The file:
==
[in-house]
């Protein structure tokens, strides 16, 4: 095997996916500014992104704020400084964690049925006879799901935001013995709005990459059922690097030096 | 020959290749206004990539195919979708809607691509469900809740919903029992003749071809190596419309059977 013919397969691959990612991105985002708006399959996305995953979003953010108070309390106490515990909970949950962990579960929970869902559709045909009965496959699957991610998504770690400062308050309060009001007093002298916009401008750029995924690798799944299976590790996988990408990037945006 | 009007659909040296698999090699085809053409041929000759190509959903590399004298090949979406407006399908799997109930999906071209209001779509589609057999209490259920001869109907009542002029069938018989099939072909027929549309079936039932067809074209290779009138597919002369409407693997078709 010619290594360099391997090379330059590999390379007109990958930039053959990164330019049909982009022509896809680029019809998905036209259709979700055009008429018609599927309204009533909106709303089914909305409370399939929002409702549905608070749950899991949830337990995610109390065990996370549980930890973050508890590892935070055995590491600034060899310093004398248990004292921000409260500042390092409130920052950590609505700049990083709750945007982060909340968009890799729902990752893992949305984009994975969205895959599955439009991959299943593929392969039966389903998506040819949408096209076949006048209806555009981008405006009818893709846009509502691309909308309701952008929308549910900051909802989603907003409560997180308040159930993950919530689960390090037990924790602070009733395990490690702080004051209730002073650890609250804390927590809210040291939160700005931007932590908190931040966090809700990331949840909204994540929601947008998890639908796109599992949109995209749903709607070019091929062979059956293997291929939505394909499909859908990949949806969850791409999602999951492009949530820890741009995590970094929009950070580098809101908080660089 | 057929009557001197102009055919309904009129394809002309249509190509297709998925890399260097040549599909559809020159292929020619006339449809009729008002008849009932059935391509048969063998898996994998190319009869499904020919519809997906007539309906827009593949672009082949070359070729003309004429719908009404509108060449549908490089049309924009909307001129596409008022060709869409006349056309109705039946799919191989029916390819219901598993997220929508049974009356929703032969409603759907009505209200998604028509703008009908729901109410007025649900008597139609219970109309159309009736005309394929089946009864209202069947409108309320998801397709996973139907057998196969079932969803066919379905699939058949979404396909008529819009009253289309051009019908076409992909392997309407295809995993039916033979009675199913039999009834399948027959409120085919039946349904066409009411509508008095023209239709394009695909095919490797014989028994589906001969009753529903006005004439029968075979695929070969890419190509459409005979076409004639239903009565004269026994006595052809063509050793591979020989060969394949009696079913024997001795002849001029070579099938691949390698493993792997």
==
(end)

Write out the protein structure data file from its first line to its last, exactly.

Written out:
[in-house]
């Protein structure tokens, strides 16, 4: 095997996916500014992104704020400084964690049925006879799901935001013995709005990459059922690097030096 | 020959290749206004990539195919979708809607691509469900809740919903029992003749071809190596419309059977 013919397969691959990612991105985002708006399959996305995953979003953010108070309390106490515990909970949950962990579960929970869902559709045909009965496959699957991610998504770690400062308050309060009001007093002298916009401008750029995924690798799944299976590790996988990408990037945006 | 009007659909040296698999090699085809053409041929000759190509959903590399004298090949979406407006399908799997109930999906071209209001779509589609057999209490259920001869109907009542002029069938018989099939072909027929549309079936039932067809074209290779009138597919002369409407693997078709 010619290594360099391997090379330059590999390379007109990958930039053959990164330019049909982009022509896809680029019809998905036209259709979700055009008429018609599927309204009533909106709303089914909305409370399939929002409702549905608070749950899991949830337990995610109390065990996370549980930890973050508890590892935070055995590491600034060899310093004398248990004292921000409260500042390092409130920052950590609505700049990083709750945007982060909340968009890799729902990752893992949305984009994975969205895959599955439009991959299943593929392969039966389903998506040819949408096209076949006048209806555009981008405006009818893709846009509502691309909308309701952008929308549910900051909802989603907003409560997180308040159930993950919530689960390090037990924790602070009733395990490690702080004051209730002073650890609250804390927590809210040291939160700005931007932590908190931040966090809700990331949840909204994540929601947008998890639908796109599992949109995209749903709607070019091929062979059956293997291929939505394909499909859908990949949806969850791409999602999951492009949530820890741009995590970094929009950070580098809101908080660089 | 057929009557001197102009055919309904009129394809002309249509190509297709998925890399260097040549599909559809020159292929020619006339449809009729008002008849009932059935391509048969063998898996994998190319009869499904020919519809997906007539309906827009593949672009082949070359070729003309004429719908009404509108060449549908490089049309924009909307001129596409008022060709869409006349056309109705039946799919191989029916390819219901598993997220929508049974009356929703032969409603759907009505209200998604028509703008009908729901109410007025649900008597139609219970109309159309009736005309394929089946009864209202069947409108309320998801397709996973139907057998196969079932969803066919379905699939058949979404396909008529819009009253289309051009019908076409992909392997309407295809995993039916033979009675199913039999009834399948027959409120085919039946349904066409009411509508008095023209239709394009695909095919490797014989028994589906001969009753529903006005004439029968075979695929070969890419190509459409005979076409004639239903009565004269026994006595052809063509050793591979020989060969394949009696079913024997001795002849001029070579099938691949390698493993792997």